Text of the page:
Upon review, we are limited to an assessment of whether the administrative determination is "`arbitrary and capricious, affected by an error of law or an abuse of discretion'" (Matter of Pisnanont v New York State Bd. for Professional Med. Conduct, 266 AD2d 592, 593, quoting Matter of Spartalis v State Bd. for Professional Med. Conduct, 205 AD2d 940, 942, lv denied 84 NY2d 807), and our primary focus is on whether the determination had a "rational basis supported by fact" (Matter of Chua v Chassin, 215 AD2d 953, 954-955, lv denied 86 NY2d 708). This standard is met by the evidence in the record supporting the ARB's finding of intentional misrepresentation, a necessary element of the charges of fraudulent practice and making and filing a false report (see, Matter of Schoenbach v DeBuono, 262 AD2d 820, 822, lv denied 94 NY2d 756; Matter of Berger v Board of Regents, 178 AD2d 748, 751, appeal dismissed 79 NY2d 977, lv denied 80 NY2d 918, cert denied 507 US 1018).

Petitioner's assertions that the documents in question were too difficult for him to understand because he suffers from various learning disabilities and that he thought his failure to be reappointed did not constitute a termination of privileges that had to be listed on his fourth hospital staff...

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10 cases
  • Harris v. New York State Dept. of Health, 01-CIV. 3343.
    • United States
    • United States District Courts. 2nd Circuit. United States District Courts. 2nd Circuit. Southern District of New York
    • April 24, 2002
    ...2000. It unanimously rejected Harris's argument, upheld the ARB's ruling and dismissed the petition. See Harris v. Novello, 276 A.D.2d 848, 714 N.Y.S.2d 365 (N.Y.A.D. 3rd Dep't 2000). The court found "unavailing here" Harris's arguments that the hospital reappointment and medical license re......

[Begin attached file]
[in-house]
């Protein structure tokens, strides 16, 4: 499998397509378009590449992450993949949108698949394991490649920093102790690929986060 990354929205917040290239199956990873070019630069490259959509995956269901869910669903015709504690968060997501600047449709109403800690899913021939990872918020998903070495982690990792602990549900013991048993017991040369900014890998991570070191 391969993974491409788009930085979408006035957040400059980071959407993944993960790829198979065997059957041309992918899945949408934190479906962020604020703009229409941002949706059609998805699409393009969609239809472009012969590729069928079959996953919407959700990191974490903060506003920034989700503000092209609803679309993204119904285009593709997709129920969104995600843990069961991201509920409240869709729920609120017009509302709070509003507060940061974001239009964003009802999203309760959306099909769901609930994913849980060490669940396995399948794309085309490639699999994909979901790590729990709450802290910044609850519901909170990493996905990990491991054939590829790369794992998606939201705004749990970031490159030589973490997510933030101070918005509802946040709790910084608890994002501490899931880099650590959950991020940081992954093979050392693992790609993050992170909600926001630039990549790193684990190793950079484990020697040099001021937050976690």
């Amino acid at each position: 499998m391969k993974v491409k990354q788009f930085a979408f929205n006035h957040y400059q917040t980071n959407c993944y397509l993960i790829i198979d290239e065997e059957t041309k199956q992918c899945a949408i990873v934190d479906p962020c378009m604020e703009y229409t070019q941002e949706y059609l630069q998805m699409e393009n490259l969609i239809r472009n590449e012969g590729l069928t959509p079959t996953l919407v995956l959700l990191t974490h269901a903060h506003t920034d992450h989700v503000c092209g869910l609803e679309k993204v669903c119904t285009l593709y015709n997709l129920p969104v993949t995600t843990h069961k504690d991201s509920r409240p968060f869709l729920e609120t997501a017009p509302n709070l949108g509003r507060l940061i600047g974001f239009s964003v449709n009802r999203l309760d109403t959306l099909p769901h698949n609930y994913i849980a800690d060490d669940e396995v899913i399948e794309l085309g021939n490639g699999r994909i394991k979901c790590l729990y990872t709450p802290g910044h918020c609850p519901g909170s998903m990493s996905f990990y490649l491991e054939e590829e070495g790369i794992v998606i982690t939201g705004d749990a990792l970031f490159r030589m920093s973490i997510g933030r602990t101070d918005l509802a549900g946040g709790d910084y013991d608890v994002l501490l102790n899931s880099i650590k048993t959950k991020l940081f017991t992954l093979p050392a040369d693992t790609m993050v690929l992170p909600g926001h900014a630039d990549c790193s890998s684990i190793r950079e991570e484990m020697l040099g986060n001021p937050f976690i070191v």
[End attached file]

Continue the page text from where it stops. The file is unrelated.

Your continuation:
• Harris v. Mills, Docket No. 07-2283-cv.
    • United States
    • United States Courts of Appeals. United States Court of Appeals (2nd Circuit)
    • July 9, 2009
    ...The Appellate Division confirmed the Administrative Review Board's decision and dismissed the petition. Harris v. Novello, 276 A.D.2d 848, 714 N.Y.S.2d 365 (3d Dep't 2000). Thereafter, Harris brought a lawsuit against the New York State Department of Health ("DOH") in the district court. In......
  • Harris v. New York State Educ. Dept., 06 Civ. 0303.
    • United States
    • United States District Courts. 2nd Circuit. United States District Courts. 2nd Circuit. Southern District of New York
    • March 6, 2006
    ...revocation of his medical license on the basis of the same State misconduct charges filed against him. See Harris v. Novello, 276 A.D.2d 848, 714 N.Y.S.2d 365 (3rd Dep't 2000). In those actions final judgments were rendered against Harris by the state courts. In the action Harris then filed......
  • Harris v. Mills, 06 CV 0303.
    • United States
    • United States District Courts. 2nd Circuit. United States District Courts. 2nd Circuit. Southern District of New York
    • March 16, 2007
    ...78 proceedings, having availed himself of that remedy after his medical license was initially revoked. See Harris v. Novello, 276 A.D.2d 848, 714 N.Y.S.2d 365 (App. Div.3d Dep't 2000). However, there is no record that Harris initiated an Article 78 proceeding after his petition to restore h......